The Encyclopedia of Saskatchewan

 

Welcome to the Encyclopedia of Saskatchewan. For assistance in exploring this site, please click here.

If you have feedback regarding this entry please fill out our feedback form.

Dutch Settlements

In 2001, 32,300 residents of Saskatchewan claimed to be of Dutch origin: 6,445 completely and 25,860 partially. Close to a million Canadians are entirely or partially of Dutch descent. However, in Saskatchewan far fewer people have ever claimed to be Dutch-speaking than to be of Dutch origin, at least partly due to the fact that many Mennonites, who traditionally have spoken a German dialect, have claimed Dutch origin (Menno Simons, the progenitor of the Mennonite faith, lived in the Netherlands). In 2001, only 1,930 Saskatchewan residents recognized Dutch as their mother tongue. In 1892–93, Frisian farmers arrived in Winnipeg, the vanguard of a larger group of Dutch immigrants assisted by the Christian Emigration Society to homestead around Yorkton, although only a small number actually made it to their destination—most remaining in Manitoba. By 1904 Dutch immigrants, primarily from Iowa and Montana but including some directly from the Netherlands, settled in southern Alberta around Granum, Nobleford, and Monarch (where their settlement was named Nieuw Nyverdal after their place of origin in Overyssel). Subsequently a Dutch Catholic settlement developed around Strathmore, also in southern Alberta, in 1908, and a Dutch Calvinist settlement, Neerlandia, near Barrhead in northern Alberta, in 1912. These successful settlements would encourage further Dutch settlement in all three prairie provinces.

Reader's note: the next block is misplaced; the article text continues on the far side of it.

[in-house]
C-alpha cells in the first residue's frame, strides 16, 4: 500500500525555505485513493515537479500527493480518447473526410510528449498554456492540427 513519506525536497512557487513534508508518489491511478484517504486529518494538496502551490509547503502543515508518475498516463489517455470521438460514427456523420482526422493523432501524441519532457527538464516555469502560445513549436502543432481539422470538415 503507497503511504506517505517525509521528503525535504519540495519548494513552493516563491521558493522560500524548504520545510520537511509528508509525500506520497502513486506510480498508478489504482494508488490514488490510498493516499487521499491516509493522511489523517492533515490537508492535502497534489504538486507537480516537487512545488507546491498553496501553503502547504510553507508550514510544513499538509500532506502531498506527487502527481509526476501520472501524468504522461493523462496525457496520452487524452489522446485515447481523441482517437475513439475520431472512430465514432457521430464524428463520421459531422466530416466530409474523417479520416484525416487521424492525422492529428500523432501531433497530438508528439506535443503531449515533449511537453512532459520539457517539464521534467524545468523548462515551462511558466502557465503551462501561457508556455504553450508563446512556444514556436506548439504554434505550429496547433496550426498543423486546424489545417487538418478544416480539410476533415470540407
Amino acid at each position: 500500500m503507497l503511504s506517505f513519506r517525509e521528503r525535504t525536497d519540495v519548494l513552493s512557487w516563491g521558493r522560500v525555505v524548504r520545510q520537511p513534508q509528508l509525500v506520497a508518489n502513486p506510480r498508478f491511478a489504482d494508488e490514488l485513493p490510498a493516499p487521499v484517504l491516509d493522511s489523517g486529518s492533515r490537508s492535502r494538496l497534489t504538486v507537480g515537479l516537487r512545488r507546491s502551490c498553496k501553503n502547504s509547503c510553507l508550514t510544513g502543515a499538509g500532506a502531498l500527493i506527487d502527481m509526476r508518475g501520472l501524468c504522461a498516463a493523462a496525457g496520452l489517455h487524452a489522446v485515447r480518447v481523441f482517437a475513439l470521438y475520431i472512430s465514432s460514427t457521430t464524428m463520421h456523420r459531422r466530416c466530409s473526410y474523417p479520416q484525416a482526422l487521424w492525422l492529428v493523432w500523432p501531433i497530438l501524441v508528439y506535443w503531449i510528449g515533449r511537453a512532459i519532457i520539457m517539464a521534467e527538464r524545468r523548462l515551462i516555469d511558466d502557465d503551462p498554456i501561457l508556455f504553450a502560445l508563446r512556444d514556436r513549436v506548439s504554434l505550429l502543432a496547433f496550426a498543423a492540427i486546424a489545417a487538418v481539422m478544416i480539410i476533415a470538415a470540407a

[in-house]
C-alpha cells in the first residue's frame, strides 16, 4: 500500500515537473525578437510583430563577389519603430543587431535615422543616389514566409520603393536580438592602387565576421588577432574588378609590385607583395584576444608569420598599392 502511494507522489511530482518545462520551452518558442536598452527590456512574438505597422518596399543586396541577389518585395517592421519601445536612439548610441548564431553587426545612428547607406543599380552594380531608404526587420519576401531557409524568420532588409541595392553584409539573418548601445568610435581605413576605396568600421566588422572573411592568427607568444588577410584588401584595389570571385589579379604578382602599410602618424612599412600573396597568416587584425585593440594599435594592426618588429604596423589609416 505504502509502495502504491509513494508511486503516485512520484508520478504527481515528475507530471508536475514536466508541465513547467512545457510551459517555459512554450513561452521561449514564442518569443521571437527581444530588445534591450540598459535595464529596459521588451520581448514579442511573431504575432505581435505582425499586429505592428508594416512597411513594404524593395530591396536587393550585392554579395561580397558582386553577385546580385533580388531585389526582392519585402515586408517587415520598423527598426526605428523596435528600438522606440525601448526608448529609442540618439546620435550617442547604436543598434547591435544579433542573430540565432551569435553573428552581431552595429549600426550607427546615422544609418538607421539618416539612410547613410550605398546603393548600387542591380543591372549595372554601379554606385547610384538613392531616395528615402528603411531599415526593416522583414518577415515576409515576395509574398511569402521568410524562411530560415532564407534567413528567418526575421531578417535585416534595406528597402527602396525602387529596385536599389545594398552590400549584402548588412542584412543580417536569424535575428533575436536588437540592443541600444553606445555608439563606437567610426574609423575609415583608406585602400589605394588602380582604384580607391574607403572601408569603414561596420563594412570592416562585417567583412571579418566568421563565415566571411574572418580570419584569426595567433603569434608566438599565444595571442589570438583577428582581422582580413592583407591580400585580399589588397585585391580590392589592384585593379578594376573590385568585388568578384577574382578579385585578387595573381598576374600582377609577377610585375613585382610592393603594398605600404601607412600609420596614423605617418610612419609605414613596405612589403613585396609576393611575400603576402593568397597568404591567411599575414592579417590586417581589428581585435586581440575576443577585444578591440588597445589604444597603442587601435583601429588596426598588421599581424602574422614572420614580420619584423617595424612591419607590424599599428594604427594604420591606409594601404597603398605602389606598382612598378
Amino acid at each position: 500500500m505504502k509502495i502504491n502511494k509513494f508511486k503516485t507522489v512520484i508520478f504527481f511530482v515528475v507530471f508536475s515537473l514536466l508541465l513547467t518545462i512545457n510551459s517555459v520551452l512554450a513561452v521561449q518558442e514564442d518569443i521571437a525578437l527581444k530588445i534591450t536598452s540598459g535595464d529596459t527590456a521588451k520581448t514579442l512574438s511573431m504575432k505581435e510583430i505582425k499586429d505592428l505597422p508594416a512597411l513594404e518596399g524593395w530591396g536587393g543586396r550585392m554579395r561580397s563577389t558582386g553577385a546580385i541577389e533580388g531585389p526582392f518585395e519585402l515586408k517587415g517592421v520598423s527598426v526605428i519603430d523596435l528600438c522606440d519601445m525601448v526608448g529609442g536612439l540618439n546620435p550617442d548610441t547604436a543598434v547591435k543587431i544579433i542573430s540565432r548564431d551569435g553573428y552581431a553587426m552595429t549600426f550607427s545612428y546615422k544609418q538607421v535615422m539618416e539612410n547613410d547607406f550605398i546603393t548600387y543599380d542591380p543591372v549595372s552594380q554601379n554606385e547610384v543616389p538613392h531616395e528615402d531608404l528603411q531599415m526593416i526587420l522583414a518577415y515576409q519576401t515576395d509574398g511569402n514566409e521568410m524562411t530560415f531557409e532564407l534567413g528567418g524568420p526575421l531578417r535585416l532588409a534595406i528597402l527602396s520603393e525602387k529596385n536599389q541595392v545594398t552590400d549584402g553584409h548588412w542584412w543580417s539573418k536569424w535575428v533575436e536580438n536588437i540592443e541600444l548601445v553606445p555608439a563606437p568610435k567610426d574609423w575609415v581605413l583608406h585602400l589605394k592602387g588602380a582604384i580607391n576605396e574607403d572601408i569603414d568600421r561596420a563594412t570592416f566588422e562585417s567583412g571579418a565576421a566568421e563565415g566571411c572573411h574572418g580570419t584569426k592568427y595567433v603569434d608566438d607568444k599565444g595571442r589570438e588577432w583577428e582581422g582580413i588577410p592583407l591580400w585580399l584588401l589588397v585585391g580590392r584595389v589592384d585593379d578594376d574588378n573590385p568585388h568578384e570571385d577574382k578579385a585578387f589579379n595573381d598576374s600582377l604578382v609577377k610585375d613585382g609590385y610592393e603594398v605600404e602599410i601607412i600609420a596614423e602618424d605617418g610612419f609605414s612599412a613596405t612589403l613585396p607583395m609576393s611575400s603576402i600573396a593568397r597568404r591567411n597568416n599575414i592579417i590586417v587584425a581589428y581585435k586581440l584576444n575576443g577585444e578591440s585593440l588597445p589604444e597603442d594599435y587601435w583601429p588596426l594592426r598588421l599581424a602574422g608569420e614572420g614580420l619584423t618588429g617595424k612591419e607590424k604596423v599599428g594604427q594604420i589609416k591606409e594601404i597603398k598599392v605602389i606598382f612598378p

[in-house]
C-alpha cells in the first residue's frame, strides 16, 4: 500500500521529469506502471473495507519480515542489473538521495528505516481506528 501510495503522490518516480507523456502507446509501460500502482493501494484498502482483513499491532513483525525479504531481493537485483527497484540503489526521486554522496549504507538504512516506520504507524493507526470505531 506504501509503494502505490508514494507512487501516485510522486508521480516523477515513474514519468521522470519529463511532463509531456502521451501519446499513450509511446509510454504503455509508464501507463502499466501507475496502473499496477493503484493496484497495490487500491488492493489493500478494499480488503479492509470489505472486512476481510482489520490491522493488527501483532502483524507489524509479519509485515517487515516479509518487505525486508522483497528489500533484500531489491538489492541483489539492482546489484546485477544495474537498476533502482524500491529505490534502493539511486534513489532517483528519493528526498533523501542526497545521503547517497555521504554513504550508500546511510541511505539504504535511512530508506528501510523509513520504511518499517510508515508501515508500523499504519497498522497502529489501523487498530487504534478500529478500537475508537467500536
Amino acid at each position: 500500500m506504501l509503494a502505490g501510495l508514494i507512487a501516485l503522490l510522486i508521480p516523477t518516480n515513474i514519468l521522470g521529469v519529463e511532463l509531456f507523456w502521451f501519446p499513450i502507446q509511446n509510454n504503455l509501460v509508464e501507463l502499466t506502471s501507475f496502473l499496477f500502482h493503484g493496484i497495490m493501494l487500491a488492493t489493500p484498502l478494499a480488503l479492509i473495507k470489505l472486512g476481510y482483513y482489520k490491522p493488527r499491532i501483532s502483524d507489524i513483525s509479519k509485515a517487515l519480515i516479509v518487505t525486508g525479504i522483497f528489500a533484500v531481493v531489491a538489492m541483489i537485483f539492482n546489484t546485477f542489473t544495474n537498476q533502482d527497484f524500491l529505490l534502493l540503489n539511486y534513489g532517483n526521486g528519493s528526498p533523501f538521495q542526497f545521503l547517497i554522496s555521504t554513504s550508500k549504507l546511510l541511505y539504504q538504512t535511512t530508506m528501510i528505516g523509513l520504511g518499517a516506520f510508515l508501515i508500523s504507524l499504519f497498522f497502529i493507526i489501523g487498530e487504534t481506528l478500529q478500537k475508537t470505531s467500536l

In Saskatchewan, Dutch Americans settled near Moose Jaw in 1908, then in the Cramersburg rural district in the RM of Miry Creek near Abbey in 1910. The first settlers (named De Vries, Veltkamp, Vry, Van der Wall, Leep) were men who lived in tents while building wooden houses and barns, before being joined by their wives and families. The railway arrived in nearby Cabri in 1912, facilitating settlement. However, this settlement started to break up in 1919-23 due to Drought, influenza, hard winters, light crop yields, and low grain-buying prices; several families returned to the United States. Meanwhile, Edam, near Turtleford, became a post office in 1908, continued to be settled in 1914-17, and became a bicultural Catholic community shared with French neighbours. Other rural Dutch concentrations emerged around Leoville and Morse, while Dutch immigrants continued to arrive in Saskatoon, where they established a Dutch (now Christian) Reformed congregation which has long been served by Dutch-origin pastors.

Alan Anderson

Print Entry

Further Reading

Ganzevoort, H. 1988. A Bittersweet Land: The Dutch in Canada, 1890–1980. Toronto: McClelland and Steward.
This web site was produced with financial assistance
provided by Western Economic Diversification Canada and the Government of Saskatchewan.
University of Regina Government of Canada Government of Saskatchewan Canadian Plains Research Center
Ce site Web a été conçu grâce à l'aide financière de
Diversification de l'économie de l'Ouest Canada et le gouvernement de la Saskatchewan.